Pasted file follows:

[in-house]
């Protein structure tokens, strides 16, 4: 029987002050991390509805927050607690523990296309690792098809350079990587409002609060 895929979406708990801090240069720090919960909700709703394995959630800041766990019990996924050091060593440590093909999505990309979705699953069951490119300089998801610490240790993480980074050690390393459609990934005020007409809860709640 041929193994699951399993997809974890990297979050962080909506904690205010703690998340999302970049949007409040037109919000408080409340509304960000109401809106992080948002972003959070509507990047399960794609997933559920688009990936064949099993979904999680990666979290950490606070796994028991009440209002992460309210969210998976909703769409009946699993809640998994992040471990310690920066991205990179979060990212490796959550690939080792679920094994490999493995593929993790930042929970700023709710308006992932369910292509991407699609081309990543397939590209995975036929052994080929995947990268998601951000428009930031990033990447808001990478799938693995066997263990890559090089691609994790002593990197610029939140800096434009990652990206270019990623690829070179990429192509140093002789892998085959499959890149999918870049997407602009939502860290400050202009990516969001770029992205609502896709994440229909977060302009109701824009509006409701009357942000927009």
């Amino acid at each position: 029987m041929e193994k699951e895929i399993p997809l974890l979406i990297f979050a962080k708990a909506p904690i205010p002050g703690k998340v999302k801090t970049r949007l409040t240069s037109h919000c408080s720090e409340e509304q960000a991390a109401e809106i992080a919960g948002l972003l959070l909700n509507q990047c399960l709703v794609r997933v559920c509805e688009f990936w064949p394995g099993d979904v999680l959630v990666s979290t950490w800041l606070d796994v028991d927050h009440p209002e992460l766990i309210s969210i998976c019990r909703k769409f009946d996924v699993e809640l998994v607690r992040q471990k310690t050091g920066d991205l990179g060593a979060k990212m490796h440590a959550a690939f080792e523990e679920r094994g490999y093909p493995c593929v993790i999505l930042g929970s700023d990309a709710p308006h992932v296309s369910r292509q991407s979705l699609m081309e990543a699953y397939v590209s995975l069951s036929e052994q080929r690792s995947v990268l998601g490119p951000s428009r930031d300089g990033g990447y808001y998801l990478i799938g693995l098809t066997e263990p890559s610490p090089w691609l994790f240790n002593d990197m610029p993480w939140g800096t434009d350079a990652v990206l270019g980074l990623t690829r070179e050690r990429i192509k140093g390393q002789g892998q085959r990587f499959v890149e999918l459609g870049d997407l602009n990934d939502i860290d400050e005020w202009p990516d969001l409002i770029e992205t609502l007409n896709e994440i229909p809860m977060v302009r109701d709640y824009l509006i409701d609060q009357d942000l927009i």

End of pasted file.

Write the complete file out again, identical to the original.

[in-house]
């Protein structure tokens, strides 16, 4: 029987002050991390509805927050607690523990296309690792098809350079990587409002609060 895929979406708990801090240069720090919960909700709703394995959630800041766990019990996924050091060593440590093909999505990309979705699953069951490119300089998801610490240790993480980074050690390393459609990934005020007409809860709640 041929193994699951399993997809974890990297979050962080909506904690205010703690998340999302970049949007409040037109919000408080409340509304960000109401809106992080948002972003959070509507990047399960794609997933559920688009990936064949099993979904999680990666979290950490606070796994028991009440209002992460309210969210998976909703769409009946699993809640998994992040471990310690920066991205990179979060990212490796959550690939080792679920094994490999493995593929993790930042929970700023709710308006992932369910292509991407699609081309990543397939590209995975036929052994080929995947990268998601951000428009930031990033990447808001990478799938693995066997263990890559090089691609994790002593990197610029939140800096434009990652990206270019990623690829070179990429192509140093002789892998085959499959890149999918870049997407602009939502860290400050202009990516969001770029992205609502896709994440229909977060302009109701824009509006409701009357942000927009």
């Amino acid at each position: 029987m041929e193994k699951e895929i399993p997809l974890l979406i990297f979050a962080k708990a909506p904690i205010p002050g703690k998340v999302k801090t970049r949007l409040t240069s037109h919000c408080s720090e409340e509304q960000a991390a109401e809106i992080a919960g948002l972003l959070l909700n509507q990047c399960l709703v794609r997933v559920c509805e688009f990936w064949p394995g099993d979904v999680l959630v990666s979290t950490w800041l606070d796994v028991d927050h009440p209002e992460l766990i309210s969210i998976c019990r909703k769409f009946d996924v699993e809640l998994v607690r992040q471990k310690t050091g920066d991205l990179g060593a979060k990212m490796h440590a959550a690939f080792e523990e679920r094994g490999y093909p493995c593929v993790i999505l930042g929970s700023d990309a709710p308006h992932v296309s369910r292509q991407s979705l699609m081309e990543a699953y397939v590209s995975l069951s036929e052994q080929r690792s995947v990268l998601g490119p951000s428009r930031d300089g990033g990447y808001y998801l990478i799938g693995l098809t066997e263990p890559s610490p090089w691609l994790f240790n002593d990197m610029p993480w939140g800096t434009d350079a990652v990206l270019g980074l990623t690829r070179e050690r990429i192509k140093g390393q002789g892998q085959r990587f499959v890149e999918l459609g870049d997407l602009n990934d939502i860290d400050e005020w202009p990516d969001l409002i770029e992205t609502l007409n896709e994440i229909p809860m977060v302009r109701d709640y824009l509006i409701d609060q009357d942000l927009i």